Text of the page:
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(October 1998) [Printed in "Reality Module No.6."]

A Little Family History

*David Cummer wrote an article about family history in his fanzine "Everyday Practical Desperation." It was so interesting, I was moved to quiz my mother.

My mother was born Anne Rosalind O'Flynn at 61 Queen Street, Dublin, in 1924. She was the eldest girl in a family of eight children (her brother William died of complications from measles at 2½), growing up in near poverty. She left school at 14 and took up a job weaving sheets (which she hated) to provide money to help support the family.

Mum's dad was a shoemaker - he was skilled but he had poor health. His partner used to do a lot of work for people "on the tick" and the business lost a lot of money. Mum's mum worked very hard cleaning well-to-do people's houses for 2s 6d a day.

In 1943 Mum was recruited by GEC and moved to Birmingham, England, where she undertook armature winding for bomb-sights and later on worked on search-lights for the war effort. (She was in Birmingham during the blitz, and told me that "rationing was dreadful.")

She paid £10 in 1949 and emigrated to Australia on the SS Georgic from Liverpool. (There were 2010 people on the ship. 500 children were stricken with measles.) The trip took a month - without a stopover. (There was some trouble at the Suez Canal preventing that.) Mum told me they had a 'Crossing The Line Ceremony' with King Neptune when they crossed the Equator. There were dances, and 'Housie Housie' (Bingo) every night - which put mum off Bingo for life!

Job recruiters came on board ship when it reached Australia - lots of firms were looking for workers, and mum was able to start the next Monday weaving carpets in a factory in Tottenham (near Footscray).

My dad, Frederick Green, was born at 22 Ruth Street, Belfast, Northern Ireland in 1924. He was apprenticed to Harland & Wolff (the firm which had built the Titanic), and spent the war as a ship's plater helping build battleships. (It was a "restricted industry" - they wouldn't let him off to join the airforce.)

My dad paid his £10 in 1949 too, and came out to Australia on the Empire Brent. (The Captain died at sea.)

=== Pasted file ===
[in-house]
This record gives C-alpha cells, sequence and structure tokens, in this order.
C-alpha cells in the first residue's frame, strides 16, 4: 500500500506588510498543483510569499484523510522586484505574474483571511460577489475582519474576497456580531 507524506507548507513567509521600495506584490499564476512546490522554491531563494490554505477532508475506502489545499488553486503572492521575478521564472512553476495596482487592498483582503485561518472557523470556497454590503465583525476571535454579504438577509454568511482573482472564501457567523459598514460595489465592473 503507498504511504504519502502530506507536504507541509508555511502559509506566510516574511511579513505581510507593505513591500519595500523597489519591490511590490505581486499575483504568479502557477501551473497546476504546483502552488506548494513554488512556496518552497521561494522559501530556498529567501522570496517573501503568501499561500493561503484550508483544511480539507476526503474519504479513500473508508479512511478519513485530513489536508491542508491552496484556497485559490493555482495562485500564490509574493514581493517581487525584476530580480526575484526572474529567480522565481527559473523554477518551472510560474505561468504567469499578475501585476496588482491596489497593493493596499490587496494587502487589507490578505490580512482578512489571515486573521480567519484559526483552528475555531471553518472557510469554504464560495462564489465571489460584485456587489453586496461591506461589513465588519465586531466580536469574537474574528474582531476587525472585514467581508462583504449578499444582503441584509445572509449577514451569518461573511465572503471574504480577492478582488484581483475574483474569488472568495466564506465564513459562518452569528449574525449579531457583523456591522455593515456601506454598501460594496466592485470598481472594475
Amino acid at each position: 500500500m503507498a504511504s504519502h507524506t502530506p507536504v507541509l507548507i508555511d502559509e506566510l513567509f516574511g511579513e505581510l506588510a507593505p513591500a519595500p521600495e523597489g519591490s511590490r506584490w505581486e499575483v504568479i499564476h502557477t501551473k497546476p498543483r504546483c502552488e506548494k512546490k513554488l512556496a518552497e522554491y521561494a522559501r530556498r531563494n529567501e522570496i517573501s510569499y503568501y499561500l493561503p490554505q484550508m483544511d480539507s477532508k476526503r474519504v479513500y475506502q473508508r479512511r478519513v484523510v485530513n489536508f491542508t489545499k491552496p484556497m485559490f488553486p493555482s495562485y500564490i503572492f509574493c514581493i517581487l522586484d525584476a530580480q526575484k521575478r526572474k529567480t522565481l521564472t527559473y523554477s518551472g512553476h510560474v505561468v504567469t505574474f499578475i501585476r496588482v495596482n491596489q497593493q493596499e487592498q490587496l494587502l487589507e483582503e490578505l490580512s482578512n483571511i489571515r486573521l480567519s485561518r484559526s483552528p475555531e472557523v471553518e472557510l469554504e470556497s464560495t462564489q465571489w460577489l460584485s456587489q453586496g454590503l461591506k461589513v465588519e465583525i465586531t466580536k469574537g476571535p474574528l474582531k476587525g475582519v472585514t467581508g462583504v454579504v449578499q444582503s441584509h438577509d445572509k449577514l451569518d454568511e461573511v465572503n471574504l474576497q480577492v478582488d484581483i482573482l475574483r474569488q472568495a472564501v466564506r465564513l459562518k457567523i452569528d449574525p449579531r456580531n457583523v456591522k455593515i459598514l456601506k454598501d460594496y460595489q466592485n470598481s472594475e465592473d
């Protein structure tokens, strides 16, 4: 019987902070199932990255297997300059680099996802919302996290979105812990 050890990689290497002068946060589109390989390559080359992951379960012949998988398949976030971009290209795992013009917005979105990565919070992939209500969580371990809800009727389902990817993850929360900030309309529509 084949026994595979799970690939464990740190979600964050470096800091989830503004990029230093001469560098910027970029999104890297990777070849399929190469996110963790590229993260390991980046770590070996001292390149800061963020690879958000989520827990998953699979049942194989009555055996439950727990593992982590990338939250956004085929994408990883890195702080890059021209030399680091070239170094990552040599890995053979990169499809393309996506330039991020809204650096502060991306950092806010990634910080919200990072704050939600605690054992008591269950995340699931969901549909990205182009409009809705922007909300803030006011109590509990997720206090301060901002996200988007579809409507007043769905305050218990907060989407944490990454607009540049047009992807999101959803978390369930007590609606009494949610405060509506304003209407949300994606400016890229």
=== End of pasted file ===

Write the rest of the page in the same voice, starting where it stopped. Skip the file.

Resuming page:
My mother was staying with a friend from Northern Ireland in Melbourne, and first met my dad at a "Welcome to Australia" party later in 1949. My dad proposed to my mum after he'd known her for 3½ weeks - "How romantic!" was her ironic response, and she turned him down the first time. (There was also a Scotsman eyeing mum at the time. He'd arranged to met her at Flinders Street Station, but when she saw from the train that he was standing on the platform in full regalia, kilt and all, she was too embarrassed to be seen with him!)

Mum finally accepted dad's proposal many months later, after he'd said he was planning to go to Tasmania with his mate to accept a job on an engineering project - and this was her last chance!

My parents got married at St. Patrick's Cathedral in 1951. (There was a small congregation.)

My dad had a variety of industrial jobs, finally ending up down in Gippsland where he worked at the paper mill, the Gas and Fuel, and finally as a boiler-maker at the SEC for 25 years. (Before it was privatised.)

My sister Deirdre was born in 1952, and Maureen was born in 1956. I didn't arrive until 1963.

My father died in 1987. I still miss him sometimes.

My mum thinks it highly ironic that she'd travelled 12,000 miles to the other side of the world - and ended up marrying an Irishman! (From the "Black North" as it was referred to in the South. There doesn't seem to have been much concern amongst both sets of Irish relatives that my father had been an Orange man and my mother was a Catholic girl.)

My parents didn't return to Ireland until 1970 - when passenger jetplanes had been invented. They took me along.

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Copyright © 1998 by Michael F. Green. All rights reserved.


Last Updated: 29 August 2006